Tuesday, 29 May 2012

Latest bird news.

A period of continued light easterly winds brought some good weather, then some thick fog and, on Sunday, our warmest day of the year so far with temperatures over 17 degrees. Monday saw the winds switch to the NE, bringer cooler conditions but the distinct feeling that there are birds to be found.

The last of the fog lingers around the base of Sheep Rock. When it cleared it revealed flat calm seas, but sadly no cetaceans, in what has been a quiet spring for them so far.
In what has been a very enjoyable spring for birding, the last few days have seen more highlights, Including our second Thrush Nightingale of the spring (trapped in the Roadside trap on 25th), the Red-rumped Swallow lingering to 25th, a female Subalpine Warbler (26th – 27th, trapped on the latter date at the Obs, with the measurements suggesting an ‘Eastern’ bird) and a Spotted Crake (expertly caught by Jason on 28th).
This Thrush Nightingale was a much more heavily marked bird than last week's individual.
The female Subalpine Warbler played hard to get in the Plantation until it appeared in the mist net late on it's second day on the island.
An impressive fall on 23rd saw 9 Red-backed Shrikes (with smaller numbers lingering after that and eight ringed so far), 10 Icterine Warblers (again, smaller numbers lingered and six have been ringed), 2 Bluethroats, 2 Dotterel (in Bull’s Park, with one until 24th), 2 Wryneck, Quail, 64 Spotted Flycatchers, 12 Chiffchaff, 15 Willow Warbler, 19 Lesser Whitethroats, 6 Whitethroats, 8 Redstarts and a Woodcock.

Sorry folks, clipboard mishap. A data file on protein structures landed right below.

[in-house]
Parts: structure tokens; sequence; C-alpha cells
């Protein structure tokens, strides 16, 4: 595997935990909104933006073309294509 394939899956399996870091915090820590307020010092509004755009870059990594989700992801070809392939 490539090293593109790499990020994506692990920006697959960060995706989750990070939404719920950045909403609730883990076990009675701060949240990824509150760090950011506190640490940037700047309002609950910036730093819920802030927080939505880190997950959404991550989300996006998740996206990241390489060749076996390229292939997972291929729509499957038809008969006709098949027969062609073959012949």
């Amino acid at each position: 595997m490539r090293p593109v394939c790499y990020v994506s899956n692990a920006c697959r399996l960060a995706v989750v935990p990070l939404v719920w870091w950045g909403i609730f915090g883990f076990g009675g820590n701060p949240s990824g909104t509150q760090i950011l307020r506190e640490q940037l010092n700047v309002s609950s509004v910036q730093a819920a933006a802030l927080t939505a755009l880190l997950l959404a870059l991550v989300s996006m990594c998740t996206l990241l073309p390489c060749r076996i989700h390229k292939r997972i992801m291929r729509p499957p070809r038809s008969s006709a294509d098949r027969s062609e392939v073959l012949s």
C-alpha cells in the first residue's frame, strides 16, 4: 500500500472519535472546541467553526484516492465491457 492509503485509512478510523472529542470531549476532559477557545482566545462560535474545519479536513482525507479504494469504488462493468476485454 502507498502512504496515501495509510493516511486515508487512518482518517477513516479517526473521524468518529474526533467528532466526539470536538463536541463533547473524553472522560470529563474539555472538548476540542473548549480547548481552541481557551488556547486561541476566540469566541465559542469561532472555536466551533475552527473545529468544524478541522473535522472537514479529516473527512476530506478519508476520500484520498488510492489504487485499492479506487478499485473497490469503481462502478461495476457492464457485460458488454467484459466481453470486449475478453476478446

Last year was a poor one for Red-backed Shrikes, but this year has made up for it with some good numbers around.

A peak of ten Icterine Warblers (although one of those was found dead) was noted, with several birds adding a splash of colour to the cliffs.

And they brightened up a few trap rounds as well.
 The 24th saw a peak of 5 Common Rosefinch (including males in red, orange and brown!), Snow Bunting, Yellowhammer and Lesser Redpoll, whilst small numbers of Siskin and Mealy Redpoll were recorded throughout and Chaffinch and Brambling both lingered until 27th. A Wood Warbler was in South Harbour on 26th (one of the few highlights of a very foggy day).
The first Turtle Dove of the year was seen on 27th, when there were also 2 each of Long-eared and Short-eared Owls, Black Redstart, 2 Whinchat, Crossbill and another 17 Spotted Flycatchers.
Up to 18 Dunlin were noted, a Knot lingered from 22nd to 25th, Arctic Tern numbers have started building up, although to no more than 200 have been counted so far and Storm Petrels were back on the colonies from 25th.
Gannets are seemingly having another good breeding season, although it is too early to judge how most of the seabirds will do this year.
A Cormorant fishing in the flat calm waters of South Harbour quickly attracted attention from the local Herring Gulls hoping to steal its food.
The light easterlies have continued his morning and there remains a positive feeling around the Obs that a good spring’s birding could still be topped by a biggy in the next day or two…

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